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SRI funds review

A REVIEW of socially responsible investments in Australia hopes to uncover the methods used by managers in making questionable investment choices.

The research, being carried out by environmental group Green Capital (Total Environment Centre), is a response to an increasing demand from investors that their superannuation and investments be placed in companies with good social and environmental reputations.

According to Green Capital manager Dave West, many companies with dubious environmental records remain popular prospects for investments by SRI funds. SRI is believed to be one of the fastest moving investment sectors, growing 50 per cent a year, and is now worth over $1.3 billion.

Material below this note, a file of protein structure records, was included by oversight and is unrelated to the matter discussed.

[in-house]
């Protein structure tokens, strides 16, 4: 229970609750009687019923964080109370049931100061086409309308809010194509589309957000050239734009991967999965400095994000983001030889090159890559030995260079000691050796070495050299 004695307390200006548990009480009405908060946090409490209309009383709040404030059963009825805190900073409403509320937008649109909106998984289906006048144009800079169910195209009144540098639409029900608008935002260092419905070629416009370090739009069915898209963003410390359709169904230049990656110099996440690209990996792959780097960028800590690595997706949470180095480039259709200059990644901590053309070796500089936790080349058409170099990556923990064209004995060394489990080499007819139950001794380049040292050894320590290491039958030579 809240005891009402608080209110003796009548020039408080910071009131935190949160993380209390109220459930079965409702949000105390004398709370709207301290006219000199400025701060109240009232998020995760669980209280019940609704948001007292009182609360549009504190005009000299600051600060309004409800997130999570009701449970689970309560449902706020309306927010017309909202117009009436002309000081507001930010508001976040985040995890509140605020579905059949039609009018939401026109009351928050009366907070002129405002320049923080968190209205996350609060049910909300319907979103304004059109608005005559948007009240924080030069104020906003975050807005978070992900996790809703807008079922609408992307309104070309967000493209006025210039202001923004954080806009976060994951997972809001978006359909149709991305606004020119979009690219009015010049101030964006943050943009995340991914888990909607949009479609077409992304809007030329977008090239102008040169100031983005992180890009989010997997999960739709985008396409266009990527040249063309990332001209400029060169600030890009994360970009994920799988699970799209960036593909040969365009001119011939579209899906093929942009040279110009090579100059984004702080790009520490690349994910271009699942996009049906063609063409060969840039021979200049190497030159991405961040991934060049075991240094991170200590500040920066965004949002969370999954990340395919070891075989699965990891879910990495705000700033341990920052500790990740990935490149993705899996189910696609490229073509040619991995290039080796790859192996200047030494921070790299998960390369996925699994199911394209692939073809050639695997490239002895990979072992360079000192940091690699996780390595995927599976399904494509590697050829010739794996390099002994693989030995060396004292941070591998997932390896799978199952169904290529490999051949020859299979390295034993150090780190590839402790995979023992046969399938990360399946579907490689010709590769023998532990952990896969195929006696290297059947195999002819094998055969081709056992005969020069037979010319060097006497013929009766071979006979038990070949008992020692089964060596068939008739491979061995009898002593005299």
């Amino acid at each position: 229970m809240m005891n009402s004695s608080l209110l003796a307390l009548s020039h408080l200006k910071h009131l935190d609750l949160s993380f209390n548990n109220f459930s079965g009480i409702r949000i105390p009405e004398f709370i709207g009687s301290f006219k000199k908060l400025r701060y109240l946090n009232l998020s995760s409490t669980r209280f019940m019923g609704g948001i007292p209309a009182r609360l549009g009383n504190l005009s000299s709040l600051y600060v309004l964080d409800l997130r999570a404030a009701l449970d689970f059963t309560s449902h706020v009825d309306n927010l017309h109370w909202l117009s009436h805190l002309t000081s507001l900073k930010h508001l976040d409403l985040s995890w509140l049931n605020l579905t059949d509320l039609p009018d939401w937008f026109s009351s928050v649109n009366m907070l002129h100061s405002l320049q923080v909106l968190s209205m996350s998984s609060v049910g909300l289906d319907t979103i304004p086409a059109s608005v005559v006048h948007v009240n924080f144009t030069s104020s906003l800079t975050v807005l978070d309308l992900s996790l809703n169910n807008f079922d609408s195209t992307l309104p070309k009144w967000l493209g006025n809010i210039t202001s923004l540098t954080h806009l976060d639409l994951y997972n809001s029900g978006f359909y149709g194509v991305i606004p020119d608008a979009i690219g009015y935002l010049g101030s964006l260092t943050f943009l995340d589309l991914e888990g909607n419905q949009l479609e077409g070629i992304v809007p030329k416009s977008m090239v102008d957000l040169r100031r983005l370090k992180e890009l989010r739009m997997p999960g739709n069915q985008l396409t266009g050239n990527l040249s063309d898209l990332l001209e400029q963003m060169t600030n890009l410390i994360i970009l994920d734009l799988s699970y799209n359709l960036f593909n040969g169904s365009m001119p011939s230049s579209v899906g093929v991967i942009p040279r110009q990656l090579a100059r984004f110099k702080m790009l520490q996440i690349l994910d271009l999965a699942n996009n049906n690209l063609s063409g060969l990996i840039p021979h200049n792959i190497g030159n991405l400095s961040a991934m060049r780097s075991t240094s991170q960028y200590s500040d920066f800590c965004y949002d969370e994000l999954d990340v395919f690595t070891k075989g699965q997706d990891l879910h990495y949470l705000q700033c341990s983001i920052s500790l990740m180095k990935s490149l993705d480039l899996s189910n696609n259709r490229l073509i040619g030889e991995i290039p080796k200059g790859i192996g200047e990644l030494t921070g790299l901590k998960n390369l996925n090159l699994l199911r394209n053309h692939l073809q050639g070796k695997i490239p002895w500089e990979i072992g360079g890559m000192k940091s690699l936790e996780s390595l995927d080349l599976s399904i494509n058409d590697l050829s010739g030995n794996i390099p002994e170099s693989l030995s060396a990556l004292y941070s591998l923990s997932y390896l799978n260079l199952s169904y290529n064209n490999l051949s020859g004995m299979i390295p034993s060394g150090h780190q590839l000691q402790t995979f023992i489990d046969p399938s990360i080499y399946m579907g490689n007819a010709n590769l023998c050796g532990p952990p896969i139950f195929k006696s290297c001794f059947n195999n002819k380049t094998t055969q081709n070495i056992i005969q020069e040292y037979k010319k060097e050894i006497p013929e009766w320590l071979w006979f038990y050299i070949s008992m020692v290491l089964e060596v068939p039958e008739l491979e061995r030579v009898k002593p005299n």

“SRI has the potential to be a powerful ally in our efforts to abate the impacts of corporations on our planet,” Mr West said.

“At one level SRI has the capacity to raise much-needed capital for vital new industries such as renewable energy, alternative waste technologies and bioremediation. Yet there is a growing concern about whether SRI funds really deliver.”

Green Capital singled out Rio Tinto, Orica, BHP Billiton and Patrick Corp as having bad environmental records while still getting the support of a number of SRI fund managers.

Tower, SAM, ING and BNP Paribus have investments in Rio Tinto, while AMP Henderson, Challenger, Equity Trustees, Glebe, Hunter Hall, IOOF, Rothschild Sagitta, and Westpac invest in at least one of the other three companies mentioned.

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